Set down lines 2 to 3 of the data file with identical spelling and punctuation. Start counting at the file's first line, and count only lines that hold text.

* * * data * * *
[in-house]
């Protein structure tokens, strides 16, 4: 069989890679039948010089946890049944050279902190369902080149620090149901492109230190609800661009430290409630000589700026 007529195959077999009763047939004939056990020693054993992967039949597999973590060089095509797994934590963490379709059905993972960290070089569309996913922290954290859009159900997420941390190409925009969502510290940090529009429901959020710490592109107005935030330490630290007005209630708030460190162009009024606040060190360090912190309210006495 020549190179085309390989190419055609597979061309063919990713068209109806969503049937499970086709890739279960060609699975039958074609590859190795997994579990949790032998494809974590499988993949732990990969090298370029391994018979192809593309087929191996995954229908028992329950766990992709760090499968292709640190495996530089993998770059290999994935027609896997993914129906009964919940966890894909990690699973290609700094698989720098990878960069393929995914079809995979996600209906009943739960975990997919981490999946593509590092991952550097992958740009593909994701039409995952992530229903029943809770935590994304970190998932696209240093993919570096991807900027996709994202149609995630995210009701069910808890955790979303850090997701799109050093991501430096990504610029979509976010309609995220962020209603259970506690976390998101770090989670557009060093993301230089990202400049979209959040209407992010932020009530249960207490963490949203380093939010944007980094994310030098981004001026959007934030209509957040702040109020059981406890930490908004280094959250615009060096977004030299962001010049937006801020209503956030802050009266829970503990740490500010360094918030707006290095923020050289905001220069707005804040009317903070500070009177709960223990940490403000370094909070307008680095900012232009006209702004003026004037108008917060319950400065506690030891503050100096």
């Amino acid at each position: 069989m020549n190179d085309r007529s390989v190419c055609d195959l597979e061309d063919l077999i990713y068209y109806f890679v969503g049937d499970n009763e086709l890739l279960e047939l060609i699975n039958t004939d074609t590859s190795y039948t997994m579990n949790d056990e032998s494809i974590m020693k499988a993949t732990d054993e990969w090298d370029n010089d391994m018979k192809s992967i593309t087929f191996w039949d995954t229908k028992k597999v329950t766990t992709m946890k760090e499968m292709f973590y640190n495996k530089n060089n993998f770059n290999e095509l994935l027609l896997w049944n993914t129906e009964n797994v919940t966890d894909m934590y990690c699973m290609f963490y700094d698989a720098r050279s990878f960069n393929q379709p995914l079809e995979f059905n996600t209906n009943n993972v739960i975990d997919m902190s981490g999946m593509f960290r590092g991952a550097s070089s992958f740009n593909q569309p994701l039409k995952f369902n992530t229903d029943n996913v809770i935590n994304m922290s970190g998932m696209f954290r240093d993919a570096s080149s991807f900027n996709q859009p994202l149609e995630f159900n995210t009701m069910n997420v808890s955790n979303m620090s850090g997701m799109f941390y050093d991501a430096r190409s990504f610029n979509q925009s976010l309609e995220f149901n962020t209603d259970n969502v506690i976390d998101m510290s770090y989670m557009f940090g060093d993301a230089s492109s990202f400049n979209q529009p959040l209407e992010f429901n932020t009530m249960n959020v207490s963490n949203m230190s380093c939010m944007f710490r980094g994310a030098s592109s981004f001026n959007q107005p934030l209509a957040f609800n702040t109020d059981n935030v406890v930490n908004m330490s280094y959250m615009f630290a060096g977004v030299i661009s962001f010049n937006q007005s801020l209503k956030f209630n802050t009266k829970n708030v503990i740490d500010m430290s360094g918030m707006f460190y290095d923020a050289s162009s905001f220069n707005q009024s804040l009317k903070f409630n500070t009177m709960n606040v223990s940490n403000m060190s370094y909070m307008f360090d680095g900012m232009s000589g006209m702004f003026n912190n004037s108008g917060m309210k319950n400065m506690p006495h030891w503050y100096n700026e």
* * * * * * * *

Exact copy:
């Protein structure tokens, strides 16, 4: 069989890679039948010089946890049944050279902190369902080149620090149901492109230190609800661009430290409630000589700026 007529195959077999009763047939004939056990020693054993992967039949597999973590060089095509797994934590963490379709059905993972960290070089569309996913922290954290859009159900997420941390190409925009969502510290940090529009429901959020710490592109107005935030330490630290007005209630708030460190162009009024606040060190360090912190309210006495 020549190179085309390989190419055609597979061309063919990713068209109806969503049937499970086709890739279960060609699975039958074609590859190795997994579990949790032998494809974590499988993949732990990969090298370029391994018979192809593309087929191996995954229908028992329950766990992709760090499968292709640190495996530089993998770059290999994935027609896997993914129906009964919940966890894909990690699973290609700094698989720098990878960069393929995914079809995979996600209906009943739960975990997919981490999946593509590092991952550097992958740009593909994701039409995952992530229903029943809770935590994304970190998932696209240093993919570096991807900027996709994202149609995630995210009701069910808890955790979303850090997701799109050093991501430096990504610029979509976010309609995220962020209603259970506690976390998101770090989670557009060093993301230089990202400049979209959040209407992010932020009530249960207490963490949203380093939010944007980094994310030098981004001026959007934030209509957040702040109020059981406890930490908004280094959250615009060096977004030299962001010049937006801020209503956030802050009266829970503990740490500010360094918030707006290095923020050289905001220069707005804040009317903070500070009177709960223990940490403000370094909070307008680095900012232009006209702004003026004037108008917060319950400065506690030891503050100096």
């Amino acid at each position: 069989m020549n190179d085309r007529s390989v190419c055609d195959l597979e061309d063919l077999i990713y068209y109806f890679v969503g049937d499970n009763e086709l890739l279960e047939l060609i699975n039958t004939d074609t590859s190795y039948t997994m579990n949790d056990e032998s494809i974590m020693k499988a993949t732990d054993e990969w090298d370029n010089d391994m018979k192809s992967i593309t087929f191996w039949d995954t229908k028992k597999v329950t766990t992709m946890k760090e499968m292709f973590y640190n495996k530089n060089n993998f770059n290999e095509l994935l027609l896997w049944n993914t129906e009964n797994v919940t966890d894909m934590y990690c699973m290609f963490y700094d698989a720098r050279s990878f960069n393929q379709p995914l079809e995979f059905n996600t209906n009943n993972v739960i975990d997919m902190s981490g999946m593509f960290r590092g991952a550097s070089s992958f740009n593909q569309p994701l039409k995952f369902n992530t229903d029943n996913v809770i935590n994304m922290s970190g998932m696209f954290r240093d993919a570096s080149s991807f900027n996709q859009p994202l149609e995630f159900n995210t009701m069910n997420v808890s955790n979303m620090s850090g997701m799109f941390y050093d991501a430096r190409s990504f610029n979509q925009s976010l309609e995220f149901n962020t209603d259970n969502v506690i976390d998101m510290s770090y989670m557009f940090g060093d993301a230089s492109s990202f400049n979209q529009p959040l209407e992010f429901n932020t009530m249960n959020v207490s963490n949203m230190s380093c939010m944007f710490r980094g994310a030098s592109s981004f001026n959007q107005p934030l209509a957040f609800n702040t109020d059981n935030v406890v930490n908004m330490s280094y959250m615009f630290a060096g977004v030299i661009s962001f010049n937006q007005s801020l209503k956030f209630n802050t009266k829970n708030v503990i740490d500010m430290s360094g918030m707006f460190y290095d923020a050289s162009s905001f220069n707005q009024s804040l009317k903070f409630n500070t009177m709960n606040v223990s940490n403000m060190s370094y909070m307008f360090d680095g900012m232009s000589g006209m702004f003026n912190n004037s108008g917060m309210k319950n400065m506690p006495h030891w503050y100096n700026e």